Motorsports, for us, was obviously one of the bigger ones. There are big events with fast things, and they’re looking for fast moving images. I’ll say that what we did in golf really stayed very parallel to what we did technology wise, still using big things that were able to stay up for decent periods of time and stuff like that. Whereas in racing and motorsports, it really was about getting smaller and faster and more maneuverable because the pictures and images you’re grasping for and dying to see at home are those really fast-moving images. When you can move a drone quickly and a car quickly, or a motorbike quickly or any of those kinds of things, it just becomes more compelling.
On the custom-built drone for February’s Daytona 500 . . .
We’re drone junkies to begin with, myself and my boss, Mike Davies. We started seeing these first-person drones—racing drones and stuff like that. As part of our production meetings, we were showing the production teams and the president of our network, and they all fell in love with it and said, ‘All right, let’s figure out how to do it.’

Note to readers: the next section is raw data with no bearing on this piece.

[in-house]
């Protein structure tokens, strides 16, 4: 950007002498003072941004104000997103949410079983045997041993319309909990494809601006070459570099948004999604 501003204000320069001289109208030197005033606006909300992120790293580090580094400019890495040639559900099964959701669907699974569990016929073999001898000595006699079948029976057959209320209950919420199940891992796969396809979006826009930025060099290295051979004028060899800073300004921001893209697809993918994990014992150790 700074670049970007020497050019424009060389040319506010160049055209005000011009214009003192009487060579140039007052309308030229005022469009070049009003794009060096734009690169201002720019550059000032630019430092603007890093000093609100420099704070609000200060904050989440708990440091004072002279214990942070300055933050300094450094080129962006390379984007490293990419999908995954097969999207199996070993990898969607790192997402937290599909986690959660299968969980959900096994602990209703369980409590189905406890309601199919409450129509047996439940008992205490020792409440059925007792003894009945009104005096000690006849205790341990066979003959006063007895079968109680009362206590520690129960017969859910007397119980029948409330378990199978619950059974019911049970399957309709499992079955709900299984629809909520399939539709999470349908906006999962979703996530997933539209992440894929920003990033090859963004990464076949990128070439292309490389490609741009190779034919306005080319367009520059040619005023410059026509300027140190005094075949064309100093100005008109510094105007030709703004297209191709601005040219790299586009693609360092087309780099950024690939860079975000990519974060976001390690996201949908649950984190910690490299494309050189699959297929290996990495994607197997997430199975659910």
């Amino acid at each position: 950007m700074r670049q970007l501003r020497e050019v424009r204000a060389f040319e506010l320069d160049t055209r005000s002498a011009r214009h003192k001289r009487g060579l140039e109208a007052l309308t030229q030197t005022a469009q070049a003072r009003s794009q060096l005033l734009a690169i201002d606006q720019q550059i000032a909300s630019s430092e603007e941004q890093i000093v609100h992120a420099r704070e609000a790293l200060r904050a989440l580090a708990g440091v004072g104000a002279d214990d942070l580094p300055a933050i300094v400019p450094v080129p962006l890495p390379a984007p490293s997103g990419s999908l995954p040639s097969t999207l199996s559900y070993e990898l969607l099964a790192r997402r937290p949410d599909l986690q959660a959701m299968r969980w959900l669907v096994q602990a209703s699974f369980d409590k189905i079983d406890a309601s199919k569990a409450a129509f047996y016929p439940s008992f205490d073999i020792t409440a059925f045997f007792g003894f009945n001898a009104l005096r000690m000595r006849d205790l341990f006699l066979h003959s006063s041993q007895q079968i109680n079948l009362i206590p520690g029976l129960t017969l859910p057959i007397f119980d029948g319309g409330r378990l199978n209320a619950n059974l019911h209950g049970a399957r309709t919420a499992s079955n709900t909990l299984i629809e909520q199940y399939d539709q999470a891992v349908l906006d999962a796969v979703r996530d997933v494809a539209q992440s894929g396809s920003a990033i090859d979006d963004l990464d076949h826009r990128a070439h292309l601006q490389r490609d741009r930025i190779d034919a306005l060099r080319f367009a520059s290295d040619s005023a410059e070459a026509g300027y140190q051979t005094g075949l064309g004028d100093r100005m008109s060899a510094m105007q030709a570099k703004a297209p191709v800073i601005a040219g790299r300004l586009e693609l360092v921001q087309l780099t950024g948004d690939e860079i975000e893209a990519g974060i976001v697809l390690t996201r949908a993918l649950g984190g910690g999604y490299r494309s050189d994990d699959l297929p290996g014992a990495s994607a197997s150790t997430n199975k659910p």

We worked with the team at Beverly Hills Aerials to redesign some systems they had. They had been designing their own patented designs. The goal has always been, especially with NASCAR and the Daytona 500, [to take advantage of the] room to fly—safe room to fly, even with all the fans in the building. We were able to move a little more, go at the cars a bit, make them look as fast as they really are, because even on TV, it’s tough to tell on hard-place cameras how fast the cars are really going because you’re tracking them. The interesting part that we found was that we were able to track the cars pretty well. We have been getting shots of cars that you wouldn’t normally get from that angle while they’re in the yellow flags because they’re running at about the speed we can fly the drone. So we’re not necessarily able to lap the field, but we’re able to keep up which has been really impressive.
On the Beverly Hills Aerials Titan . . .